New molecular targets have been identified against which to develop the anti-cancer vaccines of the future: they are particular proteins present on the surface of cancer cells, able to awaken dormant immune cells by enhancing their response.
The first tests on mice were positive, showing a reduction in the size of tumors, as indicated by the results published in the journal Cell by researchers from the Massachusetts Institute of Technology (MIT).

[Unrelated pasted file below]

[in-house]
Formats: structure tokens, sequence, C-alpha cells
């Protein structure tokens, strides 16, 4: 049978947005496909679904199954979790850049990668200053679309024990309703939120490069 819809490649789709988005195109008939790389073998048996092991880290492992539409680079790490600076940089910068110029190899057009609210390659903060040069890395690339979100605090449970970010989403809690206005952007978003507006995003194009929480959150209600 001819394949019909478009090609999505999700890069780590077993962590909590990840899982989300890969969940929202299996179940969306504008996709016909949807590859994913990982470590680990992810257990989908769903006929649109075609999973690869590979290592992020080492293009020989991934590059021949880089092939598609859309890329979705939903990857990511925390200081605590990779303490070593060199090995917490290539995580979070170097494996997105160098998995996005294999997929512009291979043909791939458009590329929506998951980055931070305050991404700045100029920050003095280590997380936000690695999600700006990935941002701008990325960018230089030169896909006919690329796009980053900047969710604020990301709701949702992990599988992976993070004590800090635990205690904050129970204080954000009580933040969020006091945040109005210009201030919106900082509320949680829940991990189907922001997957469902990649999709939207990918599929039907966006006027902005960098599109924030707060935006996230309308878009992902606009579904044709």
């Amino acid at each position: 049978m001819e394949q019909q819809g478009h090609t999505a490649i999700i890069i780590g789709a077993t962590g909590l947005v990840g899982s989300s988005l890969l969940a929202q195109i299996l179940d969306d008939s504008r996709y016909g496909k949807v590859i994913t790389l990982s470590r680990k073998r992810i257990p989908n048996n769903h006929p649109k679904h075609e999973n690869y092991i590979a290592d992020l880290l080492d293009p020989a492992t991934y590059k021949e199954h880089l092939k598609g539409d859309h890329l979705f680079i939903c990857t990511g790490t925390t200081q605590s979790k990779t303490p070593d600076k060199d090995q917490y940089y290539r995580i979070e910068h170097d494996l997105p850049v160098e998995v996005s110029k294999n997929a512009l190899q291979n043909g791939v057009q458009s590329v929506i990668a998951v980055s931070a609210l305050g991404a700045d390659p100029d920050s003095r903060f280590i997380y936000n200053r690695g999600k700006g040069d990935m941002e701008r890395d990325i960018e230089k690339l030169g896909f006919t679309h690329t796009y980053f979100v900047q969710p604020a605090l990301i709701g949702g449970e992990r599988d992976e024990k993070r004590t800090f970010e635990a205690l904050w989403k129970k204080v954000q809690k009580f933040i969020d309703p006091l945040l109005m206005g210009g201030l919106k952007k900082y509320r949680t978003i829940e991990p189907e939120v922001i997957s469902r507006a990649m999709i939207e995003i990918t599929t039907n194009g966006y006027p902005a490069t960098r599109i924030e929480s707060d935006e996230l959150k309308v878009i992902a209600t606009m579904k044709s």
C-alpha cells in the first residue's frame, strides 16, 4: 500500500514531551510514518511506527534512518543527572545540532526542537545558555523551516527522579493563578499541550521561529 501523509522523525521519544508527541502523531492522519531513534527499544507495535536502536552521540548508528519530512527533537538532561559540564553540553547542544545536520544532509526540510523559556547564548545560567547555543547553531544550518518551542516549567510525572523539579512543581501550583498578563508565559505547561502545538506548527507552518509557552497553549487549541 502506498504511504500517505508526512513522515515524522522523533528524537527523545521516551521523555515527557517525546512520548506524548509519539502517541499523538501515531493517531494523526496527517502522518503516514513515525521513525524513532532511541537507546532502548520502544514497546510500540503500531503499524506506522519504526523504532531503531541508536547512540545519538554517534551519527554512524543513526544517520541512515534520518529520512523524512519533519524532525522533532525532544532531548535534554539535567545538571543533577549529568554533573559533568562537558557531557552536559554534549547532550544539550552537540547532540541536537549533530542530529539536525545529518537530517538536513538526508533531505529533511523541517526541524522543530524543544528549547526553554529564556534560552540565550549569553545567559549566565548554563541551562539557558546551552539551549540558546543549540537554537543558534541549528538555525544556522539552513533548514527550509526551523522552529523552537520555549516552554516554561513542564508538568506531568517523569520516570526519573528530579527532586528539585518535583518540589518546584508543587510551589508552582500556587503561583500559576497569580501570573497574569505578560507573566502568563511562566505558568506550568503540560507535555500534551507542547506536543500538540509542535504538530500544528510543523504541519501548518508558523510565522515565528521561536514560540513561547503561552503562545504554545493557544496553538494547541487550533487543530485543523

The study could accelerate research into cancer vaccines, which so far have shown promise only in some clinical trials against melanoma and specific types of lung cancer. “These therapies work beautifully in a subset of patients, while most don't respond very well,” explains study coordinator Megan Burger. "Much of the research in our lab aims to understand why this happens and what we can do to make these patients respond better." Thanks to experiments on mice with lung cancer, the researchers found that the T cells of the immune system, directed against different tumor proteins, compete with each other: in the end, only a dominant population emerges that suppresses the others.and continues to do so even when it is a loser in the fight against cancer. However, suppressed T cells can be awakened if the tumor proteins that represent their target are injected again through vaccination. In tests on mice, an average tumor reduction of 27% was obtained.